Leonard Nimoy – (1931-2015) – once and forever Mr. Spock

By Eleanor Ringel Cater

The hold that classic TV stars have on us can be remarkable — as strong, in its way, as that of a Henry Fonda or a Lauren Bacall.

Think of losing Lucy. And now, Leonard Nimoy, the once and forever Mr. Spock.

Yet Nimoy did have a presence outside of “Star Trek.” I saw him on stage once, in his one-man show about Vincent Van Gogh. And he made an impression in the movies, too.

Not just as the star — and sometime director — of the big-screen incarnations of the TV series that made him famous, but also independently.

Probably his best-known directorial effort was “Three Men and a Baby” a hugely popular adaptation of a French picture about three bachelors who suddenly find themselves dealing with a baby (the title is nothing if not self-explanatory). The “three men” are a peculiarly mid-‘80s stew of male types: Tom Selleck, Ted Danson and Steve Guttenberg.

Leonard Nimoy

Leonard Nimoy as Dr. Spock

Nimoy also directed Gene Wilder, Christine Lahti and Mary Stuart Masterson in an odd romantic comedy called “Funny About Love.” Negligible.

However, I do have two major Nimoy recommendations.

In 1988, he directed “The Good Mother,” an under-appreciated drama starring Diane Keaton and Liam Neeson. Based on a novel by Sue Miller, it’s about a divorcee (Keaton) who could lose custody of her young daughter because she and her boyfriend (Neeson) are hippie-ish lovers (it’s a matter of her uptight ex vs. their innocent but let-it-all-hang-out relationship).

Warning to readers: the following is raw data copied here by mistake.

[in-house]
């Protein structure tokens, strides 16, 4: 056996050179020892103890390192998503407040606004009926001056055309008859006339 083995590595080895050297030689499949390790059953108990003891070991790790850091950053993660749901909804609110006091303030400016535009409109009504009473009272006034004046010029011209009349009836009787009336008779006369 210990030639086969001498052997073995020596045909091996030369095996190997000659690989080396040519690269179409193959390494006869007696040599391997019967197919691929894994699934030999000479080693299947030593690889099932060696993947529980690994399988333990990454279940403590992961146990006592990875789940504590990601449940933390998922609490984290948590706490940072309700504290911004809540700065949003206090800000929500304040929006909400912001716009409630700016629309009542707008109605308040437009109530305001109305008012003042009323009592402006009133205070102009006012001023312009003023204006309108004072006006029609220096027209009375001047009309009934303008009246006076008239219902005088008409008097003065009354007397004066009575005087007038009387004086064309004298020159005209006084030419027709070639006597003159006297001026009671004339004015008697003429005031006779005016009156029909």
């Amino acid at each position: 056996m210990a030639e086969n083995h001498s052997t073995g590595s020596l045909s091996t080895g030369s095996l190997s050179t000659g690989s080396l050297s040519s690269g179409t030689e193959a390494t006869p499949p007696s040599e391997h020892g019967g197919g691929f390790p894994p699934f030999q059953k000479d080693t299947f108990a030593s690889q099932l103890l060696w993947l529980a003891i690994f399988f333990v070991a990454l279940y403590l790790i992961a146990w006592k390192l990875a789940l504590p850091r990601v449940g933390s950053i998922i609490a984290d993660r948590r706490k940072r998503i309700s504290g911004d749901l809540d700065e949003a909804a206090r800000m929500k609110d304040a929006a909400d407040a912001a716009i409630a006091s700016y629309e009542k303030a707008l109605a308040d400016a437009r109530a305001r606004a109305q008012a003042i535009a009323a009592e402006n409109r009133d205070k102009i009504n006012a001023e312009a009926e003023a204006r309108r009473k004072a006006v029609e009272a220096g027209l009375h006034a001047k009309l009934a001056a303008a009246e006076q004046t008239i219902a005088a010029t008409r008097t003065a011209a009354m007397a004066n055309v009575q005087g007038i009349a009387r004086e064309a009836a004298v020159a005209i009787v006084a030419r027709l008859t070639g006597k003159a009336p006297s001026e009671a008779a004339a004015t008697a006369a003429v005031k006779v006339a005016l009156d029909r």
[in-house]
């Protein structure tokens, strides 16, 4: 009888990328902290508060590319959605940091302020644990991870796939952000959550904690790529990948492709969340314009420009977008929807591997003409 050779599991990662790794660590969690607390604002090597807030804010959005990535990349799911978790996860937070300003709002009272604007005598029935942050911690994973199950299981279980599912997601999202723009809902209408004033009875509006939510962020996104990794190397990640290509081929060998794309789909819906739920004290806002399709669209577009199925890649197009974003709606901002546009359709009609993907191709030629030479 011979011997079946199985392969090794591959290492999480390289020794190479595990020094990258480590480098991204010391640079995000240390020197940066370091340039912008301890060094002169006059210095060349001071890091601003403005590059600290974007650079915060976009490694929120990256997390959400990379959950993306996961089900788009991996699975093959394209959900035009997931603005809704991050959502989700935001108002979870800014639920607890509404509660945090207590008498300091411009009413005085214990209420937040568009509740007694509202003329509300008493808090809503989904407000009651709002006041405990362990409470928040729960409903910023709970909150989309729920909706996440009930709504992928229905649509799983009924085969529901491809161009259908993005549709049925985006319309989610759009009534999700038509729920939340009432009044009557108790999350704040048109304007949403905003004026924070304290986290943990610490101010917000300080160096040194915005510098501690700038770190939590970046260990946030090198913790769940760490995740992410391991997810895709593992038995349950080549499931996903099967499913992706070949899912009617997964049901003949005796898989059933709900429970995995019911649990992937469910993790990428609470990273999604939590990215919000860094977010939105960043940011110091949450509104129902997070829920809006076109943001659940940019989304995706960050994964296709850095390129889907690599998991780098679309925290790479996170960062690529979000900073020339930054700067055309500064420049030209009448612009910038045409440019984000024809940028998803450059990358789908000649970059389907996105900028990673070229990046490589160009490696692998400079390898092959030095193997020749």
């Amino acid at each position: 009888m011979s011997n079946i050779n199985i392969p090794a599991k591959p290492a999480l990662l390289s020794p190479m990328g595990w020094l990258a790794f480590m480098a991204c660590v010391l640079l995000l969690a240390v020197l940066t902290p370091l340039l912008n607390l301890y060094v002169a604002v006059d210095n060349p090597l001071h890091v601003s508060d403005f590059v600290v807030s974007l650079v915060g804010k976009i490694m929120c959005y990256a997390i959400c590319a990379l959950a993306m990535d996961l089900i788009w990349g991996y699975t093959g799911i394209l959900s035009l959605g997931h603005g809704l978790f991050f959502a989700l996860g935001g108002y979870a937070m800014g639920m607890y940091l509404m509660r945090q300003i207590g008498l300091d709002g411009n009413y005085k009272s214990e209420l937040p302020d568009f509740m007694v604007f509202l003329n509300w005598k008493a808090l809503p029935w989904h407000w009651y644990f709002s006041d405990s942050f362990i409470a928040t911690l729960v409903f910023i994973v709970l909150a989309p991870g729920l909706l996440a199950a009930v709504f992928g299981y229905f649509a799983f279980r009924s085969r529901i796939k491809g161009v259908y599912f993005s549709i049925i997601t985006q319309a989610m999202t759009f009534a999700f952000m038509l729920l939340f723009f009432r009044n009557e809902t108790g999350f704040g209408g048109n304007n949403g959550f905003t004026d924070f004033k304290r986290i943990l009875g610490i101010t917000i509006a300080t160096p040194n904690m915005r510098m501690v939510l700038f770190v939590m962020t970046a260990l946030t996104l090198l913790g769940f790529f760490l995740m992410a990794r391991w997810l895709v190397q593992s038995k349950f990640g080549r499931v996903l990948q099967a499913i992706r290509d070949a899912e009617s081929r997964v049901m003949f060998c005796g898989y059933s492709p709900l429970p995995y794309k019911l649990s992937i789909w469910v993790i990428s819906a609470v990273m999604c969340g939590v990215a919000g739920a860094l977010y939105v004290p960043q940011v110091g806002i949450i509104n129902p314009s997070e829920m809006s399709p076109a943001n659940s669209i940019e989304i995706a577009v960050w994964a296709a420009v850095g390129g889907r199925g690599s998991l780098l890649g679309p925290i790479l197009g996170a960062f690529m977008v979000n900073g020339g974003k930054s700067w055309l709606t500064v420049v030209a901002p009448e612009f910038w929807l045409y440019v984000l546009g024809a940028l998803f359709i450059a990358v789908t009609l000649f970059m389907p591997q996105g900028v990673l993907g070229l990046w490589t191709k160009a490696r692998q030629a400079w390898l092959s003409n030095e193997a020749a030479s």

And you really must see Nimoy in Philip Kaufman’s brilliant 1978 remake of  “Invasion of the Body Snatchers.” Kaufman sets the ‘50s classic in late ‘70s San Francisco where Nimoy is a master of psycho-babble whose idea of the secret life of plants has very little to do with pods from outer space. The cast also includes Donald Sutherland, Jeff Goldblum, Brooke Adams and Veronica Cartwright.

Still, Mr. Spock remains the actor’s enduring legacy.  Decades ago, when “Star Trek” was still just a cultish TV series, Nimoy ruminated on why he thought the character struck such a deep chord.

“He’s freaky, but with dignity. There are very few characters who have had that kind of pride, cool, and ability to lay it out and walk away. Humphrey Bogart played most of them.”

But none with pointed ears.

Eleanor Ringel, Movie Critic, was the film critic for the Atlanta Journal-Constitution for almost 30 years. She was nominated multiple times for a Pulitzer Prize. She won the Best of Cox Critic, IMAGE Film & Video and Women In Film awards. An Atlanta native, she graduated from Westminster and Brown University. She was the critic on WXIA’s Noonday, a member of Entertainment Weekly's Critics Grid and wrote TV Guide’s movie/DVD. She is member of the National Society of Film Critics and currently talks about movies on WMLB and writes the Time Out column for the Atlanta Business Chronicle.

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